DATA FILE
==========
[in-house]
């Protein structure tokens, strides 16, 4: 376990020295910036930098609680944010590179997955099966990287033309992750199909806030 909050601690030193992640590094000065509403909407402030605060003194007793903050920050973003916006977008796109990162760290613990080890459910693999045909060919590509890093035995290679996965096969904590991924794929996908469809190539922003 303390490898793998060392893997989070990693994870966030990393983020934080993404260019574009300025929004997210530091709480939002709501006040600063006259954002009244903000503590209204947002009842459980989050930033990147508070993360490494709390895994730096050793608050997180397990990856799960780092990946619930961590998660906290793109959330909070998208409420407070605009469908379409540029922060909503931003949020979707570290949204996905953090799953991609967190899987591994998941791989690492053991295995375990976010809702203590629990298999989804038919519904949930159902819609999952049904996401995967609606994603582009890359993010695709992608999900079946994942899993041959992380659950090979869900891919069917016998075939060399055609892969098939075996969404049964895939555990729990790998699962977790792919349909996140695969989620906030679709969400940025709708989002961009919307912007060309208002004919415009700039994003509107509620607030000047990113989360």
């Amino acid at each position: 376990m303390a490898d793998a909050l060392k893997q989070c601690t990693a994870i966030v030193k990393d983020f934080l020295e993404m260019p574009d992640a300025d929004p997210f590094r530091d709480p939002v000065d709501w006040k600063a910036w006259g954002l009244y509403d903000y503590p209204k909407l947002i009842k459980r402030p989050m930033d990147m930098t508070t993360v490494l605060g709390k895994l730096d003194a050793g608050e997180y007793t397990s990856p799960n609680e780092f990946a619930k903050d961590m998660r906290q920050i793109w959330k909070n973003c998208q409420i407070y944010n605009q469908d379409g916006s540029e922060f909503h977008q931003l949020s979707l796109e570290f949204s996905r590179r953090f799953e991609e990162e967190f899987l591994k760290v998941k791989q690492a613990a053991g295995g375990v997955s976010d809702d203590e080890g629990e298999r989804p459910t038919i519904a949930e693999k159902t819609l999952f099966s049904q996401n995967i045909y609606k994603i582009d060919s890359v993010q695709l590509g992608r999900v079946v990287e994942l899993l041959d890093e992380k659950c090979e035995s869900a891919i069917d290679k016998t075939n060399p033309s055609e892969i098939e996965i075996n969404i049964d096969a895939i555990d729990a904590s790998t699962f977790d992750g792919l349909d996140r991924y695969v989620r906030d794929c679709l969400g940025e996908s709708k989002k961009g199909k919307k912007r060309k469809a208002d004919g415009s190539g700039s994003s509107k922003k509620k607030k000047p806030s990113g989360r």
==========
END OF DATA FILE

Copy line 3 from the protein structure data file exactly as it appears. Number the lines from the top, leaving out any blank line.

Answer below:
């Amino acid at each position: 376990m303390a490898d793998a909050l060392k893997q989070c601690t990693a994870i966030v030193k990393d983020f934080l020295e993404m260019p574009d992640a300025d929004p997210f590094r530091d709480p939002v000065d709501w006040k600063a910036w006259g954002l009244y509403d903000y503590p209204k909407l947002i009842k459980r402030p989050m930033d990147m930098t508070t993360v490494l605060g709390k895994l730096d003194a050793g608050e997180y007793t397990s990856p799960n609680e780092f990946a619930k903050d961590m998660r906290q920050i793109w959330k909070n973003c998208q409420i407070y944010n605009q469908d379409g916006s540029e922060f909503h977008q931003l949020s979707l796109e570290f949204s996905r590179r953090f799953e991609e990162e967190f899987l591994k760290v998941k791989q690492a613990a053991g295995g375990v997955s976010d809702d203590e080890g629990e298999r989804p459910t038919i519904a949930e693999k159902t819609l999952f099966s049904q996401n995967i045909y609606k994603i582009d060919s890359v993010q695709l590509g992608r999900v079946v990287e994942l899993l041959d890093e992380k659950c090979e035995s869900a891919i069917d290679k016998t075939n060399p033309s055609e892969i098939e996965i075996n969404i049964d096969a895939i555990d729990a904590s790998t699962f977790d992750g792919l349909d996140r991924y695969v989620r906030d794929c679709l969400g940025e996908s709708k989002k961009g199909k919307k912007r060309k469809a208002d004919g415009s190539g700039s994003s509107k922003k509620k607030k000047p806030s990113g989360r």